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Transit Industry Group Adds a Caveat to Its Stance on Operating Aid

The American Public Transportation Association (APTA), which has represented
the transit industry in Washington for more than 120 years, has openly
welcomed the year-long
for Congress to relax longstanding rules that prevent large
urban agencies to spend federal grant money on their operating costs.

1124sci_diplo_carnahan.jpgRep. Russ
Carnahan (D-MO) (Photo: AAAS)

APTA president William Millar wrote
on the National Journal's transport blog in June that the economic
recession has heightened the need for extra federal operating assistance
to keep local rail and bus networks running. "The decline in
operational revenue is creating budget crises for many
public transit systems – leading to fare increases and service cuts," he

But there is a crucial caveat to APTA's support for federal help
with transit operating costs: the group does not want to see it come
from the highway trust fund (HTF), which is
a dire fiscal future as lawmakers struggle to raise money
for a new long-term transport bill.

J. Barry Barker, APTA's vice chair of government affairs, outlined
the group's nuanced stance in
an op-ed
this week (emphasis mine):

And finally, 2009 also brought a shift in APTAlegislative policywith the adoption of new policies and an amendment to APTA’s SurfaceTransportation Authorization Recommendations. In addition to fundingtraditional transit priorities, the recommendations now include apolicy supporting temporary operating subsidies from non-HighwayTrustFund monies, a result of the worsening economic situation and itsimpact on state and local transit aid.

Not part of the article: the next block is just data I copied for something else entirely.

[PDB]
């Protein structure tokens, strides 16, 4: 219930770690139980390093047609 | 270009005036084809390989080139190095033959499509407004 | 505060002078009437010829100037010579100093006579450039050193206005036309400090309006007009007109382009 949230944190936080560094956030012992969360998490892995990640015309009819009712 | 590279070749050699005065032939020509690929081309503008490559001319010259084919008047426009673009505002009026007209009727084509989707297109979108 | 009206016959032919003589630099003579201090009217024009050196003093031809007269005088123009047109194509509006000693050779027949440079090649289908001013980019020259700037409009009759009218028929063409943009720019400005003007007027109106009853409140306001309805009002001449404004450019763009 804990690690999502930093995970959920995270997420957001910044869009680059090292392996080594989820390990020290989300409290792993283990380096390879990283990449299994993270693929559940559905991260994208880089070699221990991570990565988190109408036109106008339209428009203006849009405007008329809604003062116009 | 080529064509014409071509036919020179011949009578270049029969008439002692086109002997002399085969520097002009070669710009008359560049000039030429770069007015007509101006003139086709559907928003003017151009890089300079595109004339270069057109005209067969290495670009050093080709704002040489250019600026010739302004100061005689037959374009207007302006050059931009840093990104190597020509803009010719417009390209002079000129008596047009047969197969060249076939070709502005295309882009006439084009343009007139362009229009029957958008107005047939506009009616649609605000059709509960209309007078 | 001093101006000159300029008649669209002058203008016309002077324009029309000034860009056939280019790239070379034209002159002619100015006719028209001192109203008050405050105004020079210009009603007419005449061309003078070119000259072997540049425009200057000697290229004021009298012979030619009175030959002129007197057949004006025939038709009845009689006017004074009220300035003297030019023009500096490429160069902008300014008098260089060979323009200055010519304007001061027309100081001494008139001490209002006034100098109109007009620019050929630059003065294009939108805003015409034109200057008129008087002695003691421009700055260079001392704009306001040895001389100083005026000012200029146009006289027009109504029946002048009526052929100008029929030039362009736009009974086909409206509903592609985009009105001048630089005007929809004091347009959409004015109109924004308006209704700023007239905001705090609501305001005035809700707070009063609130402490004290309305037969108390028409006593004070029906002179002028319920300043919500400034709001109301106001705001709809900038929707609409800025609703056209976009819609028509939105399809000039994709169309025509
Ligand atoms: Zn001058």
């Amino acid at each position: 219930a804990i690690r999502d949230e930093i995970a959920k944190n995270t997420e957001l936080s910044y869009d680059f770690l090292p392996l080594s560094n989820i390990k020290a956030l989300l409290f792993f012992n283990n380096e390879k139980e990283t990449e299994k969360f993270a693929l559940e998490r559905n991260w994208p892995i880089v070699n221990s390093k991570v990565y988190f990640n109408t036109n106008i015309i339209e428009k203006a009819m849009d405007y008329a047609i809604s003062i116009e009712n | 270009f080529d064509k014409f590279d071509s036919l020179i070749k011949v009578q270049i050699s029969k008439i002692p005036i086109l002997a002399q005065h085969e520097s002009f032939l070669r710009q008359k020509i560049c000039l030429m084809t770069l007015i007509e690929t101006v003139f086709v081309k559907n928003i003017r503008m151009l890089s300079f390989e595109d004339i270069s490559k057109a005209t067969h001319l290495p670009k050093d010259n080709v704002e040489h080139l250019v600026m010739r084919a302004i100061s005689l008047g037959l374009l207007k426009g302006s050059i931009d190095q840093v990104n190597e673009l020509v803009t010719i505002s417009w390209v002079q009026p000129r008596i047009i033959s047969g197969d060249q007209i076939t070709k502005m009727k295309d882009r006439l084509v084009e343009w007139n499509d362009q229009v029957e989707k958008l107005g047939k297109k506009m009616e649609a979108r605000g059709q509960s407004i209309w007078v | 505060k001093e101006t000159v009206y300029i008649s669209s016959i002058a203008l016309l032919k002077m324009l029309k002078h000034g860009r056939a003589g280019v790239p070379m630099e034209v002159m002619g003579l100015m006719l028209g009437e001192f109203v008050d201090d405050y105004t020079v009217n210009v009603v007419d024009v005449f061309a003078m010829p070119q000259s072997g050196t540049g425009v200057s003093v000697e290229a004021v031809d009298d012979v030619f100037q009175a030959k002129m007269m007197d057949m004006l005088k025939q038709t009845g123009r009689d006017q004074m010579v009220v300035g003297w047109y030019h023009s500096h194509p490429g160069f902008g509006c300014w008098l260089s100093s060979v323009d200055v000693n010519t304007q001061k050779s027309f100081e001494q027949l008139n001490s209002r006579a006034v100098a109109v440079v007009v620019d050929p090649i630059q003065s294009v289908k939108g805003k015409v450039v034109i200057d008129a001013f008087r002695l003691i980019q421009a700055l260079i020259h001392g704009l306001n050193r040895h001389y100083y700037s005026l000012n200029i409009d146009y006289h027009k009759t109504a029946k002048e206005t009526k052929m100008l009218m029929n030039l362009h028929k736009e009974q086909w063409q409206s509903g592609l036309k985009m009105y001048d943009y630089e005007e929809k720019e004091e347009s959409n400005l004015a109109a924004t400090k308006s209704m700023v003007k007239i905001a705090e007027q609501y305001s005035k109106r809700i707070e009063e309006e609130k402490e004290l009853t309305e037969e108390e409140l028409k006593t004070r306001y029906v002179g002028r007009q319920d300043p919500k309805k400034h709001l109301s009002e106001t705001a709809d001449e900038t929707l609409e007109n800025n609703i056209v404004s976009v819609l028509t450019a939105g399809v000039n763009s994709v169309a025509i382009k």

APTA's resistance to letting HTF money go towards operating costs
as well as transit capital projects, such as new rail-car purchases, is
borne out by its dwindling coffers. Federal estimates show the HTF
transit account, though not as
cash-poor as the highways account, starting to run at a deficit in 2012.

Still, APTA's support for tapping non-HTF sources of federal
operating aid could become a major sticking point going forward. Rep.
Russ Carnahan's (D-MO) legislation
on the issue -- which picked up a Senate
this week as well as the endorsement of influential
Rep. Charles Rangel (D-NY) -- would allow urban transit agencies to use
federal formula grants on operating. Those formula grants come from the
HTF, a detail that could well run afoul of APTA.

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